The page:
Investing should be easy – just buy low and sell high – but most of us have trouble following that simple advice. There are principles and strategies that may enable you to put together an investment portfolio that reflects your risk tolerance, time horizon, and goals. Understanding these principles and strategies can help you avoid some of the pitfalls that snare some investors.
With alternative investments, it’s critical to sort through the complexity.
Getting what you want out of your money may require the right game plan.
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It's important to understand how inflation is reported and how it can affect investments.
Gaining a better understanding of municipal bonds makes more sense than ever.
A few strategies that may help you prepare for the cost of higher education.
Read this overview to learn how financial advisors are compensated.
You make decisions for your portfolio, but how much do you really know about the products you buy? Try this quiz
China owns a portion of the total outstanding debt of the U.S. Government. What does it mean?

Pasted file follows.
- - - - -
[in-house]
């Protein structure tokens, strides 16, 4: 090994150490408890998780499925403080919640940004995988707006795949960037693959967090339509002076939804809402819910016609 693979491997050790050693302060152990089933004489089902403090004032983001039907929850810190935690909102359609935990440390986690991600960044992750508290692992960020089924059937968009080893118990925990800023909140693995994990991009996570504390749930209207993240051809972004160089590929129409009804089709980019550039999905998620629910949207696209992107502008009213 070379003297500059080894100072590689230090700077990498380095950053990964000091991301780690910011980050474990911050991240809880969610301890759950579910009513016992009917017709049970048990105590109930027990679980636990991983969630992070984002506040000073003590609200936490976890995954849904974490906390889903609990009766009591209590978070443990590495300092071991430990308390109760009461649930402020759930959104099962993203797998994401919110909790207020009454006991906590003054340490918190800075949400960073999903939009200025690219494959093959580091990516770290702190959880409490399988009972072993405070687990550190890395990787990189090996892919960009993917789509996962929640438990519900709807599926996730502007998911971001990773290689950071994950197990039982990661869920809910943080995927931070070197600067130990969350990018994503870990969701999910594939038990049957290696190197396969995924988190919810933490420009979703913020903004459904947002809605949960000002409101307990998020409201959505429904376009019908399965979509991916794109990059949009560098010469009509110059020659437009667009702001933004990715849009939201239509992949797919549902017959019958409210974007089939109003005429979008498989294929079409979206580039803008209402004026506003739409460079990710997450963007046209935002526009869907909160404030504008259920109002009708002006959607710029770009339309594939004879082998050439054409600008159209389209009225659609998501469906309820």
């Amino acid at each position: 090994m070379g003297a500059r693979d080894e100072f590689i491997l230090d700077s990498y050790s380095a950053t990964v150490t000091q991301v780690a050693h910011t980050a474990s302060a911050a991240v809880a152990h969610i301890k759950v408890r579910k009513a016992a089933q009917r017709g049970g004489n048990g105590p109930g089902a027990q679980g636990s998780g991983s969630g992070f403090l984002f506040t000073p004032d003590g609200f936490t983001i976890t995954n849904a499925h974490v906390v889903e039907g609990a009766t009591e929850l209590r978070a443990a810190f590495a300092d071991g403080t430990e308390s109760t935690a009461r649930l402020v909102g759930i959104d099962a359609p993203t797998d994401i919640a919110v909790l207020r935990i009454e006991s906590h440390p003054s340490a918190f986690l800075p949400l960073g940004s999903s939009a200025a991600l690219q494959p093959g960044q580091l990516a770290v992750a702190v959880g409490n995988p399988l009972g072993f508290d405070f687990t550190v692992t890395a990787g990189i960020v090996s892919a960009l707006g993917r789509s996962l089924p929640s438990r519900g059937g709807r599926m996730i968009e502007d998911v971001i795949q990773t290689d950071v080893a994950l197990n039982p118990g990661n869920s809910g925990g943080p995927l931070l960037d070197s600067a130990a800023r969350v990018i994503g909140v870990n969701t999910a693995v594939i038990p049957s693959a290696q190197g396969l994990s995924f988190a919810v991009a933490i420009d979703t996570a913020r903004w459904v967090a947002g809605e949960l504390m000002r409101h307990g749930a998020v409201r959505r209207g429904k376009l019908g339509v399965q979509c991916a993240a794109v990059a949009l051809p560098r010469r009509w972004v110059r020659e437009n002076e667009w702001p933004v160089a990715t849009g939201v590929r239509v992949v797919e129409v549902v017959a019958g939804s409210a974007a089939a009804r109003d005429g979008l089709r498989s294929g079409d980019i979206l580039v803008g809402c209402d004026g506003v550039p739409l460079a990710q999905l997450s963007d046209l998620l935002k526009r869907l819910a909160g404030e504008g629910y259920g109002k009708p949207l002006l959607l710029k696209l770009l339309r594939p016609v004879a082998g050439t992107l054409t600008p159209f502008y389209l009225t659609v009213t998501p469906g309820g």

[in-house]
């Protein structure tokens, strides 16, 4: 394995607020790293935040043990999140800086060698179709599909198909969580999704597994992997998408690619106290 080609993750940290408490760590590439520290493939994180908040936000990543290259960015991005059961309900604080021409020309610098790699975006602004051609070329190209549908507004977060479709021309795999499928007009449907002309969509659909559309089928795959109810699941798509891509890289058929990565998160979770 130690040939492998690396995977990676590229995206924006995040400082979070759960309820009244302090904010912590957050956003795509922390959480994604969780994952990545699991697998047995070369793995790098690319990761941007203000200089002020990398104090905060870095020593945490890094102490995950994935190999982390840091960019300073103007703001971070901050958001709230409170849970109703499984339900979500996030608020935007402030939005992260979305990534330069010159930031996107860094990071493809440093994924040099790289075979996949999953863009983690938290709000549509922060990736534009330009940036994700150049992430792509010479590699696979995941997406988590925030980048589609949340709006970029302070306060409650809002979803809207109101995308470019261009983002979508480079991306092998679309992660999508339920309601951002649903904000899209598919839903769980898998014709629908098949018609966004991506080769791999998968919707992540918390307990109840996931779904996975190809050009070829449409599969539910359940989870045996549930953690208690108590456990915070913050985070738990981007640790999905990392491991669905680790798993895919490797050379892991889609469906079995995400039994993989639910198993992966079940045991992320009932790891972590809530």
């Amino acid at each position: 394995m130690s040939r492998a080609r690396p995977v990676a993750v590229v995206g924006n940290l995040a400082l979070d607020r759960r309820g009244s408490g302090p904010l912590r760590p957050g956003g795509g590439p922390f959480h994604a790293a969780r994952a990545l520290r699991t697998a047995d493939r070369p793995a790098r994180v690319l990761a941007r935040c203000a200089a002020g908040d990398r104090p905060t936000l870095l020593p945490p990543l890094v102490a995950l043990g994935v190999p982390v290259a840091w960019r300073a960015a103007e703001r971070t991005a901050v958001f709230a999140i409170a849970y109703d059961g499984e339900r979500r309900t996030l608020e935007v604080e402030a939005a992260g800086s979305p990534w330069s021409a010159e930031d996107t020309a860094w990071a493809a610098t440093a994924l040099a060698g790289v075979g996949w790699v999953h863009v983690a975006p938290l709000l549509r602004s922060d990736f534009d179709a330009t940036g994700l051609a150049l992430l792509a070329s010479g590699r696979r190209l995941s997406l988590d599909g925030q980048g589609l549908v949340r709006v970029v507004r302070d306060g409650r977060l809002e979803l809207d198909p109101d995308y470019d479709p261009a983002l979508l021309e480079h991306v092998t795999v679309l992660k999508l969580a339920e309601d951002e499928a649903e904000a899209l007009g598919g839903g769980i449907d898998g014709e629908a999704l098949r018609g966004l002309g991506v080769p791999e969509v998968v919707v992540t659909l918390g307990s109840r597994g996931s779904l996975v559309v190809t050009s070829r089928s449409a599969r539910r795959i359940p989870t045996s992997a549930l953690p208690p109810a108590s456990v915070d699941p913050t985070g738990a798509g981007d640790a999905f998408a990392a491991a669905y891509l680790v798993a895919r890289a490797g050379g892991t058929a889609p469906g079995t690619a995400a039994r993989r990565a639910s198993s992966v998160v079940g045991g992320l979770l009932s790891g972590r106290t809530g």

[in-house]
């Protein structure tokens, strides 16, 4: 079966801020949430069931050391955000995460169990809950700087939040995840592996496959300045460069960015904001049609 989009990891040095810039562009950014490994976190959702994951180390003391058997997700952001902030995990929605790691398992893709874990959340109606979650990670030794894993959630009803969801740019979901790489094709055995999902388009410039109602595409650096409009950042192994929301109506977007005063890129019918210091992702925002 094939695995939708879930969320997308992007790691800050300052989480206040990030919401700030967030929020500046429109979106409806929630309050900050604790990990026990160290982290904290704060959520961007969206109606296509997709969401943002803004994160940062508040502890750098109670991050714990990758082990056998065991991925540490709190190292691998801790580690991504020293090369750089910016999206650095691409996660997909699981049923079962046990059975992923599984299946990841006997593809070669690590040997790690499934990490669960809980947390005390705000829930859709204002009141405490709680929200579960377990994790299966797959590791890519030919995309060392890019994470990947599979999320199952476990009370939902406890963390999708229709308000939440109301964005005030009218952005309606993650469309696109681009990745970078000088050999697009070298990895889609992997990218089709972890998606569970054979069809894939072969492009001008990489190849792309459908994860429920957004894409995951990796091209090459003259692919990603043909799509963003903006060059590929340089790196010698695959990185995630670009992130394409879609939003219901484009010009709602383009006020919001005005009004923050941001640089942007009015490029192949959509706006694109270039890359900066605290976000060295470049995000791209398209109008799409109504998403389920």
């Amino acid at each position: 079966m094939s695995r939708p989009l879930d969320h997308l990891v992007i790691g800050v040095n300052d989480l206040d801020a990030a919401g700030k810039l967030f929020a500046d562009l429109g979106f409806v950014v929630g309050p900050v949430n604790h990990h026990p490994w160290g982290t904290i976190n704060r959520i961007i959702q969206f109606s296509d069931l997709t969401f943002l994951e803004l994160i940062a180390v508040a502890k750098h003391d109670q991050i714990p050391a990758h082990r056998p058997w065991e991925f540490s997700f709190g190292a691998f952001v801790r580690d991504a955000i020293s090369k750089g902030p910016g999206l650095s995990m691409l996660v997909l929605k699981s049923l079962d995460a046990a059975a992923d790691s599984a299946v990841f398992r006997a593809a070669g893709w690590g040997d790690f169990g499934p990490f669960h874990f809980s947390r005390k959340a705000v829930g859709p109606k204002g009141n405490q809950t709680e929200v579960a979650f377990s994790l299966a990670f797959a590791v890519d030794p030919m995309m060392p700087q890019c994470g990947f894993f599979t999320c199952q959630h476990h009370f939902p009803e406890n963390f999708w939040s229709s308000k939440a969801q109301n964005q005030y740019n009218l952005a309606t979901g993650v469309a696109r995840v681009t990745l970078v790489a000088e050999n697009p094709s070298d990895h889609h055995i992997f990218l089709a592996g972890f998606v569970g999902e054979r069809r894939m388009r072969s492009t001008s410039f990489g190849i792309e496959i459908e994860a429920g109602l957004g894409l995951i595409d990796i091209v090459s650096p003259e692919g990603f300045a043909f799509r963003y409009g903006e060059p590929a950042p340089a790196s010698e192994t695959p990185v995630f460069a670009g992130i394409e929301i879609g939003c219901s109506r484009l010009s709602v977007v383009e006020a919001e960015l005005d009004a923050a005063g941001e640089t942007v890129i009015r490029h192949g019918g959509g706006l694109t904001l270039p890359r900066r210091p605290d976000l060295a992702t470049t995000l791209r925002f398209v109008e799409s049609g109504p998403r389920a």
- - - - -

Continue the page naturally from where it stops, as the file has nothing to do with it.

This calculator can help you estimate how much you should be saving for college.
Use this calculator to compare the future value of investments with different tax consequences.
This calculator helps determine your pre-tax and after-tax dividend yield on a particular stock.
Use this calculator to better see the potential impact of compound interest on an asset.
This questionnaire will help determine your tolerance for investment risk.
Estimate the potential impact taxes and inflation can have on the purchasing power of an investment.
There are some smart strategies that may help you pursue your investment objectives
Here is a quick history of the Federal Reserve and an overview of what it does.
Smart investors take the time to separate emotion from fact.
$1 million in a diversified portfolio could help finance part of your retirement.
Tulips were the first, but they won’t be the last. What forms a “bubble” and what causes them to burst?
Agent Jane Bond is on the case, cracking the code on bonds.
How do the markets usually react to elections? Was the 2016 election any different?